The Bailout: it’s About Us

I think that the conversation on the national level is beginning as usual to tear itself away from rational thought, towards the kind of feedback loop of nonsense we’ve come to expect.  Local media, meanwhile, is noticeably absent from the entire conversation, which we’ve also come to expect.  So, allow me to point out a few things that bear mentioning:

Regardless of the circumstances, the rich will never suffer.  The rich never do.  I’m not talking about your cousin Bob who is a stock broker for JP Morgan Chase.  I’m talking about the real movers and shakers.  The Vanderbilt’s, the Rockafellers, the names we don’t know and never will.  The top executives at the top firms who went to the top schools and who’ve lived their entire lives at the top.  This is not their economic crisis.  They’ll be just fine.

It will be all our down-stream friends and family – what is popularly called Main Street, these days – that will suffer the consequences of whatever will come next.  It’s our jobs that are hanging in the balance, our homes, our financial futures.  Hell, it’s our tax money.

So when seen from this lens, how can it be anything other than right and proper that Congress put the brakes on and demand some sort of recompense from those we bail out?  It’s not really about demanding things of other people, it’s about getting the change we want out of an opportunity to demand said change.  It’s not about taking from the rich – they will lose nothing of value; its about securing our own futures.  We can restore the Depression-era oversight and regulation that has kept our banking system on the straight and narrow since then – except in those times when Republicans have chosen to ignore them.

By-the-by: don’t get sucked into the refrain that regulations need to be “updated.”  Even Barack Obama is saying that crap.  “Updating” right and wrong is not needed.  Enforcing it is.

And the answer is simple: in the words of Dean Baker, sell the company assets, and you’re in.


Executive Compensation?

Look, I’m all for reforming the way Wall Street does business, and I agree that this would ultimately include finding some way to bring top executive compensation down to a reasonable level.  But why is this the most important thing in the current crisis?  Is there some subtlety of economics I’m missing (entirely possible)?

Democrats in Congress are pushing for a slower and more deliberate pace to the process of aiding Wall Street out of it’s current crisis.  Bravo.  But why the sudden inclusion of executive compensation?  Are we going to risk forcing issues and looking petty in the face of a crisis?  I don’t get it:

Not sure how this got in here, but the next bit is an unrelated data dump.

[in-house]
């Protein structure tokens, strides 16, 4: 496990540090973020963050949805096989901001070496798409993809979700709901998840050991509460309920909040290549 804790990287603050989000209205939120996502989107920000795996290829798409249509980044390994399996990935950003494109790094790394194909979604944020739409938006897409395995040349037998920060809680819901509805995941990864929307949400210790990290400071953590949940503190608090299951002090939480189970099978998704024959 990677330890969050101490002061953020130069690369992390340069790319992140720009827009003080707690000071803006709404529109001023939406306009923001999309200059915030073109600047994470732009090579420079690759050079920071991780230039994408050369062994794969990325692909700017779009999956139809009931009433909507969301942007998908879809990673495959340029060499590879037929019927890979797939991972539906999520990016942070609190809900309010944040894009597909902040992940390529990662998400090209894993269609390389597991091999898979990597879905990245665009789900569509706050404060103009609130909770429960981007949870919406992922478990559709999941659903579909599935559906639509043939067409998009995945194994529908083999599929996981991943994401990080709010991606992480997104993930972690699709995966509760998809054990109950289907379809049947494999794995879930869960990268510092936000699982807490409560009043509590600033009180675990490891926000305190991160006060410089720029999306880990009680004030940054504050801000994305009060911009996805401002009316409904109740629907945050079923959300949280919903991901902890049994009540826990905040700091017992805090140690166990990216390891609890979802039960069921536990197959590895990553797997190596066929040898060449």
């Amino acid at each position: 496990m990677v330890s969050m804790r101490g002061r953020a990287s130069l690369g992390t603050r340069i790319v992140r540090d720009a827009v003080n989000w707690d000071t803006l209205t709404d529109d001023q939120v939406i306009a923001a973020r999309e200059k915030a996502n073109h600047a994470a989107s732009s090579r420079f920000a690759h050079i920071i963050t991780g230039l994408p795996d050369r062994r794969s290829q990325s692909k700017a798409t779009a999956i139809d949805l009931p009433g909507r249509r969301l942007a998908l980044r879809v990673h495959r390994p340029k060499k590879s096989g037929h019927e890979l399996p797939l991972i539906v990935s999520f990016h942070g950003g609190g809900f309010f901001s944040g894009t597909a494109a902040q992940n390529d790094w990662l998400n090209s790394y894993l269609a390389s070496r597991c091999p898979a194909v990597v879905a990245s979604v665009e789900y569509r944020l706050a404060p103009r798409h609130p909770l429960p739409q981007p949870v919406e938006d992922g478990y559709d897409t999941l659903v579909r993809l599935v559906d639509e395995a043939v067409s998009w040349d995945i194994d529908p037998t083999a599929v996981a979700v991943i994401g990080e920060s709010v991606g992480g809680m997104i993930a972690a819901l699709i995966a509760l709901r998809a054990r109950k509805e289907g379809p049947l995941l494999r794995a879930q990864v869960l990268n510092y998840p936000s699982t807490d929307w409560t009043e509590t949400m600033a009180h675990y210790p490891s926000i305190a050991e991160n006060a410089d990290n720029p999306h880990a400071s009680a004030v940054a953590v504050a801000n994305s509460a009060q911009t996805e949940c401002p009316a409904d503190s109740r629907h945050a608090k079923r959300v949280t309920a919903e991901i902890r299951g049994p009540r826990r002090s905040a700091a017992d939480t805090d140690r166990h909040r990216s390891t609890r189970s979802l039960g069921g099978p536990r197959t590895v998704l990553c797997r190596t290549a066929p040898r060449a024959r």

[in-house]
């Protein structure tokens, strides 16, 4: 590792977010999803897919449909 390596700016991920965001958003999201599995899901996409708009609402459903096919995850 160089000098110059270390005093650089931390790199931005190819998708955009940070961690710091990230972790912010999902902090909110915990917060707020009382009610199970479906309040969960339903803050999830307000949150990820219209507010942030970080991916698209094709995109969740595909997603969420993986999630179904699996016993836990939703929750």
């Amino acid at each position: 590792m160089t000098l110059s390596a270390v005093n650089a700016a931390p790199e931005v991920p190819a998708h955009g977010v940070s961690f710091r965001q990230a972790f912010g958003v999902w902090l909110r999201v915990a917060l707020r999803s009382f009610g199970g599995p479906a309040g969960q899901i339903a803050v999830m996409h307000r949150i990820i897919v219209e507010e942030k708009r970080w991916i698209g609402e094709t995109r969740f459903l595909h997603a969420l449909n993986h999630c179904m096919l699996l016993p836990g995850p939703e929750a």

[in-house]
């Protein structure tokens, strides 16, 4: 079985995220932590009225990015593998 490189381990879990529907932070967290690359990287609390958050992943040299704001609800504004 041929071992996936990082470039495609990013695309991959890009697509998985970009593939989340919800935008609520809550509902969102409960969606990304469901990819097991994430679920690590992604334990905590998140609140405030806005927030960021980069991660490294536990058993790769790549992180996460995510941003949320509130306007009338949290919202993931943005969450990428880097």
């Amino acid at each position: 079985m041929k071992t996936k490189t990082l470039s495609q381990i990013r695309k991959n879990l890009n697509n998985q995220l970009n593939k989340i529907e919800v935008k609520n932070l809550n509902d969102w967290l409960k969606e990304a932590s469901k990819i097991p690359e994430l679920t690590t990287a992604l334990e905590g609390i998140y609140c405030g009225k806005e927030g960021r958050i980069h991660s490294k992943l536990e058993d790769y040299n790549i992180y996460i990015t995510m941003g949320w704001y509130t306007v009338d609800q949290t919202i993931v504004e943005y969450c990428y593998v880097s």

Dems push for cautious approach to bailout – Stocks & economy-

“We want to limit those as a condition for giving them aid,” Frank, D-Mass., told ABC’s “Good Morning America.” “If Secretary Paulson would agree to that, we could move quickly.”

Rep. Christopher Shays, R-Conn., who also serves on the panel, said members “need enough time to debate this” and echoed Frank’s concerns about executive pay. “We don’t have these great golden parachutes and so on. In the end we’re doing it for the taxpayers.”

Oversight is certainly a proper demand.  Reforming banking rules is a good idea – like, for example, erecting the wall separating commodities trading and mortgages that Phil Gramm destroyed in the Ninties would be a good start.  Keeping banks on the hook for the difference between what the government spends in the bailout and what it gets back from selling off assets is an excellent suggestion.

But executive compensation?  Is that really going to change anything?


. . . But Don’t You Dare Call it a Bail Out!

The auto industry is seeking $50bn in additional low-cost loans – beyond what was already approved by Congress last year – to help them out of the mess they’ve made, selling SUVs after peak oil and 911.  Did they really think this wasn’t going to come to an end, soon?  But here they come again, to suck on the teet:

Auto industry officials have argued that the loan program would not represent a bailout, but would be similar to aid lawmakers have given to Wall Street investment banks and struggling mortgage firms. They also note that auto companies face tens of billions of dollars in costs from new fuel economy regulations.

I see.  So, since we’ve bailed out the financial markets without calling it a bail out, we should just go right ahead and bail out the auto industry and not call it a bail out.  Because, you know, it’s really not a bail out.  Let’s not forget that the government issues loans in the form of bonds, and that’s a large part of how our currency remains viable.  Giving out low-interest loans means accepting less of a return on those bonds, which isn’t doing our larger society any good.

In other countries, like Japan, there’s no question that the government helps out industry.  It’s how they operate, with industry and government working hand in hand to make their economy strong.  Of course, there are a number of obligations industry must observe in exchange for consistent help in hard economic times.  In this country, we do the same thing, except that we have false ideological bullshit swirling around in Conservative circles that allows industry leaders to demand tax cuts along with their low-interest loans.

We’d be doing our country a world of good if we dropped the pretense.